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OU amid coronavirus: OU Stephenson Cancer Center team creates app to monitor cancer patients' health

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An oncologist and a mobile health researcher at OU Medicine’s Stephenson Cancer Center are creating an app that will monitor cancer patients’ health during the COVID-19 pandemic. 

According to an OU Medicine press release, Katherine Moxley, a gynecologic oncologist at Stephenson Cancer Center, and Michael Businelle, co-director of the Oklahoma Tobacco Resource Center, designed the app to ask patients daily questions that assess their health and risk for having newly contracted COVID-19. 

According to the release, a patient’s smartphone will buzz or ring with questions from the app every morning. Once the patient completes the questions, if the app determines they may have contracted COVID-19, they will be referred for immediate testing. 

Follow-up questions from the app will help determine whether the patient needs symptom management at home, outpatient medical assessment or inpatient evaluation with aggressive symptom management, according to the release. The app will also send an encrypted email to Stephenson Cancer Center nursing staff, who can provide the patient with information or medical support. 

According to the release, patients can also use the app at any time to report symptoms or express concerns to a healthcare professional. 

“Symptom Tracker is basically a symptom management app, and we see this study as a prelude to future management of cancer patients in general,” Businelle said. “Instead of patients having to drive a long distance for an exam or follow-up, they can answer questions on the app and, if needed, do a telemedicine visit. The next level of care would be to come in to see their doctor.”

The National Cancer Institute funded a grant to expedite the creation of the app, as well as create a study on the app’s effectiveness, which could last from six months to a year, according to the release. Stephenson Cancer Center plans to enroll 500 patients who are receiving chemotherapy as cancer treatment.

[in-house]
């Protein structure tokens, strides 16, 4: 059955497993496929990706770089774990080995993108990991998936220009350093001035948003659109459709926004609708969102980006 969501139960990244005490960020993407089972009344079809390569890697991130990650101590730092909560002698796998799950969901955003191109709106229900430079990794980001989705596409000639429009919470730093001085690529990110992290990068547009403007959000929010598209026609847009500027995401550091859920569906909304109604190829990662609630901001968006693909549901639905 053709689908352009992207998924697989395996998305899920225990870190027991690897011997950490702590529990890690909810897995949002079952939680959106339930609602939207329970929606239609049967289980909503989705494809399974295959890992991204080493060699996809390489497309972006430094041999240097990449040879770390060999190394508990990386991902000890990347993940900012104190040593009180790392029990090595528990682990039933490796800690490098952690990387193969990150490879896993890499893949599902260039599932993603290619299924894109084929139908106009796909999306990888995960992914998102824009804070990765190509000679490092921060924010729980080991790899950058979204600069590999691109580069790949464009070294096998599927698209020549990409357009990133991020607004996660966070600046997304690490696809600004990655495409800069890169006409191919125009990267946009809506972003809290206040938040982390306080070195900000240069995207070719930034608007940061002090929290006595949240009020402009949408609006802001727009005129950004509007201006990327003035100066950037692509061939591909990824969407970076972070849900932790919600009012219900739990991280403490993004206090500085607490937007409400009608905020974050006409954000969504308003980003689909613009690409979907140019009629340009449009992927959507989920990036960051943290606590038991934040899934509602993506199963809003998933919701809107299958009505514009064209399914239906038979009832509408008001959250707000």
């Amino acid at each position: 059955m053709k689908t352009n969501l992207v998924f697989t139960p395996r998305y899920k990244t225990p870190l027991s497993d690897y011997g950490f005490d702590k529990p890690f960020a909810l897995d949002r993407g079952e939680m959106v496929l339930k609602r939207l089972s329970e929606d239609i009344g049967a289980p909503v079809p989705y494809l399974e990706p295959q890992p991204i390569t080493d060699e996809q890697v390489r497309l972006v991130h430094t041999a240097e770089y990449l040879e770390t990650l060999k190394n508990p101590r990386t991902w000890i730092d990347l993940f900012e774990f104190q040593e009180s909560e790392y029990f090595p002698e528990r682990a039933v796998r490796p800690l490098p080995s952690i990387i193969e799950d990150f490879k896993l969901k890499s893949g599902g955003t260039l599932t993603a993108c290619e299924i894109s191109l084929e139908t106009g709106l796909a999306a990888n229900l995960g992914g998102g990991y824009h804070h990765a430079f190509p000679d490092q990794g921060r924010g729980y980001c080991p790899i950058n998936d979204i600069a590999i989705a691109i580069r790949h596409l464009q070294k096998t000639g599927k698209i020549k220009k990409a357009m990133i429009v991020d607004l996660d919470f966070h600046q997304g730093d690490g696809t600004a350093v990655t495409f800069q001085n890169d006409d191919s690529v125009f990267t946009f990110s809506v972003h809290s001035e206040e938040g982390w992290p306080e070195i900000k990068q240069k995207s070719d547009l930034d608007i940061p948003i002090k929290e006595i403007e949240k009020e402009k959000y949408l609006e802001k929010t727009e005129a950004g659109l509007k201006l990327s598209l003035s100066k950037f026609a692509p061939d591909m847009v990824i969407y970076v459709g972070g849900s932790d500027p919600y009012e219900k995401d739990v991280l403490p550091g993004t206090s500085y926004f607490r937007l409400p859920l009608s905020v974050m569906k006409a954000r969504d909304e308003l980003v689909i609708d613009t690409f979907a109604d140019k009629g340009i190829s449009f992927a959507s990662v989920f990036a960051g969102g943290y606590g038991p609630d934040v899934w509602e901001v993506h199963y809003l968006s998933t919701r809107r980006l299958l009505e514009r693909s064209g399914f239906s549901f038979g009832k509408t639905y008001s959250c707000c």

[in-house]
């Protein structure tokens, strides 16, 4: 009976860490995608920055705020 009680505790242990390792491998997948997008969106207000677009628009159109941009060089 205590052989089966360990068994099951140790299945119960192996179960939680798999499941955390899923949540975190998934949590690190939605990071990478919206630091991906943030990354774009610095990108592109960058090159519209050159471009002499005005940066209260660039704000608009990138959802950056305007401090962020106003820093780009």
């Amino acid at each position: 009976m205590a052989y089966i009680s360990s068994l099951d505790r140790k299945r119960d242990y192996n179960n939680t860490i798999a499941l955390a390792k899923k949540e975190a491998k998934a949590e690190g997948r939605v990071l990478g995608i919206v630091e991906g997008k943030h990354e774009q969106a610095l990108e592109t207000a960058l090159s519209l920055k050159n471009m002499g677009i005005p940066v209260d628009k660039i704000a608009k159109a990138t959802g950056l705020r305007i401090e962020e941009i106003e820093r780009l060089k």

The app is being created at the Oklahoma Tobacco Resource Center, and the center’s Mobile Health Shared Resource creates “innovative apps designed to improve health and well-being,” according to the release. In addition to the National Cancer Institute’s funding of the study, the Mobile Health Shared Resource is supported by the Oklahoma Tobacco Settlement Endowment Trust.

Stephenson Cancer Center is collaborating with Dartmouth-Hitchcock Norris Cotton Cancer Center in New Hampshire and Sidney Kimmel Cancer Center in New Jersey, according to the release. All three are National Cancer Institute-designated Cancer Centers. 

Moxley said in the release that cancer treatment at Stephenson Cancer Center has not slowed much, and cancer patients still need care despite added risks brought about by the COVID-19 pandemic. She said Stephenson Cancer Center strives to provide patients with a safe environment, which means adequate COVID-19 screening and testing. 

“I think the real-time symptom tracking enabled by this app will offer peace of mind to both patients and their oncologists,” Moxley said. “My patients and their family members are extremely anxious about their overall health and exposure risk right now. This app will give them a 24-hour lifeline that is applicable not only during the COVID-19 pandemic but also, in the future, to monitor and report significant side effects of chemotherapy. This is a valuable safety tool, especially for patients who live in rural Oklahoma and can’t easily travel to Stephenson Cancer Center or OU Medical Center for evaluation.”

The study will begin enrolling patients in about a month, according to the release, and patients receiving chemotherapy at Stephenson Cancer Center can contact their physician about joining the study.

Ari Fife is the OU Daily summer editor-in-chief and a sophomore journalism major minoring in international studies and political science. Previously, she served as a senior news reporter and was an SGA beat reporter.

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